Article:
RENEE MONTAGNE, host:
And that proposed point system that Senator Sessions just told us he was against is one of the sticking points that caused the Senate to deadlock on overhauling immigration. The point system is about allocating visas. It favored educationed(ph), highly skilled immigrants at the expense - critics say - of low-skilled laborers. While backers say a point system would bring the best and brightest immigrants to America, critics claim it would do little to stop the future flow of illegal immigrants from Mexico and Latin America.
NPR's Carrie Kahn reports.
(Soundbite of beeping - forklift backing up)
CARRIE KAHN: At Elpidio Gonzales'(ph) tire shop, a worker drives a forklift loaded with discarded auto rims. Gonzales buys the rims from local car dealers in Buena Park, a city about 20 miles outside Los Angeles.
Mr. ELPIDIO GONZALES (Tire Shop Owner, Los Angeles): (Spanish spoken)
KAHN: Gonzales points to all his workers - a brother-in-law drives the forklift, a cousin checks inventory and two other relatives work out back. Gonzales has been helping family members settle in Southern California since he came to the U.S. in 1985.
Mr. GONZALES: (Through translator) When I came here, I kept saying I'm only going to stay for a year and then go home. That's what we all said. But now, the whole family's here, and we're better off.
KAHN: This type of family or so-called chain-based immigration has been the foundation of U.S. policy since the 1960s. But under the compromise that fell apart last week in the Senate, family-based ties would be given less priority than education and English skills on an immigrant's visa application.
Demetrios Papademetriou of the Migration Policy Institute says for some Democratic senators, the plan's smacked of social engineering. But Papademetriou says the advantage of such a system is that the government chooses its immigrants instead of families making those decisions.
Mr. DEMETRIOS PAPADEMETRIOU (President, Migration Policy Institute): In a sense, there's a degree of greediness there, you know. Every other country on earth now, all of the rich countries seem to be entering this sweepstakes of trying to get the best and the most talented people from abroad.
KAHN: Republican backers say if the U.S. doesn't switch to the point system, it will lose its competitive advantage. Some Democrats counter that the proposal was anti-family and tried to amend the bill. But Wayne Cornelius, director of the Center for Comparative Immigration Studies, says the proposal as written wasn't anti-family since visas for minor children and spouses of U.S. citizens would have remained unlimited. The only cut would be for extended family members. Cornelius says the proposal had bigger problems.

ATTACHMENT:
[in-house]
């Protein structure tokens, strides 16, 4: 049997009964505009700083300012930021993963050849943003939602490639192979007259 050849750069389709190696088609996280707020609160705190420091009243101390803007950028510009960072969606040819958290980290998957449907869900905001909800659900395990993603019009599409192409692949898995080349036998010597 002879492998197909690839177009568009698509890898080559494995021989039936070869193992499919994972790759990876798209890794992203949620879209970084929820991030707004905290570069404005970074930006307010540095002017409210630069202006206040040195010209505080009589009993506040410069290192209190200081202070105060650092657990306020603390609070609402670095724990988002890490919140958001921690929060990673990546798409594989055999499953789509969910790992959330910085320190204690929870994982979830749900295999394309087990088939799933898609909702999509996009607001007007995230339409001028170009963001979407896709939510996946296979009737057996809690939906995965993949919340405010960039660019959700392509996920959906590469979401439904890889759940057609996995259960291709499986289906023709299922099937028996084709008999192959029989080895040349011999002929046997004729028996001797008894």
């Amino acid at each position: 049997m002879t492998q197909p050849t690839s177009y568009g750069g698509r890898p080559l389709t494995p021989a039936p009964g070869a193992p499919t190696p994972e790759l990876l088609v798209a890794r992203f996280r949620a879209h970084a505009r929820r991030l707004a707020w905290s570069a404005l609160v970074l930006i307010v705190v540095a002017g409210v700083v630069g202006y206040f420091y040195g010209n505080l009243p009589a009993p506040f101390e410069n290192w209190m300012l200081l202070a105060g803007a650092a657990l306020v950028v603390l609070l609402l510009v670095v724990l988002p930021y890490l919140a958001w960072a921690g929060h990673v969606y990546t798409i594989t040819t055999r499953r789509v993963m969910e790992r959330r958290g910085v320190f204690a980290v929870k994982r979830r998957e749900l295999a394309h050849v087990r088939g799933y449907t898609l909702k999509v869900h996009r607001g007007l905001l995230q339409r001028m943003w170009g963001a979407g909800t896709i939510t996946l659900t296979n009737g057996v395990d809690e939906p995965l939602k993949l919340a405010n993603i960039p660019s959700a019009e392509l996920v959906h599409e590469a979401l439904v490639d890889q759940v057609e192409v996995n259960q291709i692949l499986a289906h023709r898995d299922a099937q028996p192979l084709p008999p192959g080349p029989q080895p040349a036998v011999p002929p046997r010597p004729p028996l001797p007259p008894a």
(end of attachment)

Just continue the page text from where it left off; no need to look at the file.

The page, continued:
Mr. WAYNE CORNELIUS (Director, Center for Comparative Immigration Studies): It is not likely to be an effective control for illegal immigration, particularly of low-skilled immigration because the demand for that kind of labor is likely to remain a very strong in our country, and it's simply a question of whether the demand would be satisfied legally or illegally.
KAHN: Analysis of the point system by the Migration Policy Institute shows that immigrants from Asia and India would get preference over laborers from Mexico and other Latin American countries. And since educated immigrants are less likely to fill low-paying manual labor jobs, there would still be a demand for illegal immigrants willing to the work.
Roberto Suro of the Pew Hispanic Center says on top of that, a new generation of Mexicans are just beginning to make their way to the U.S.
Mr. ROBERTO SURO (Director, Pew Hispanic Center): If those migrant streams really fully play themselves out and you get a lot of family reunification and kind of chain migration that we've seen from other parts of Mexico, then that could play itself out for another 20, 25, 30 years.
KAHN: Gauging future flows of immigrants to the U.S. is a difficult task, says Demetrios Papademetriou, so is forecasting just the right number of workers the U.S. economy will need.
Mr. PAPADEMETRIOU: So the idea that we're going to put things in concrete -whether it's the point system or what the numbers should be or anything like that today and hoping that's going to last us for a generation - is absurd.
KAHN: Papademetriou says senators must realize if they do pass the bill, it will be imperfect and undoubtedly will have to be fixed in the future.
Carrie Kahn, NPR News.
MONTAGNE: To see an interactive map tracking global migration trends, go to npr.org.
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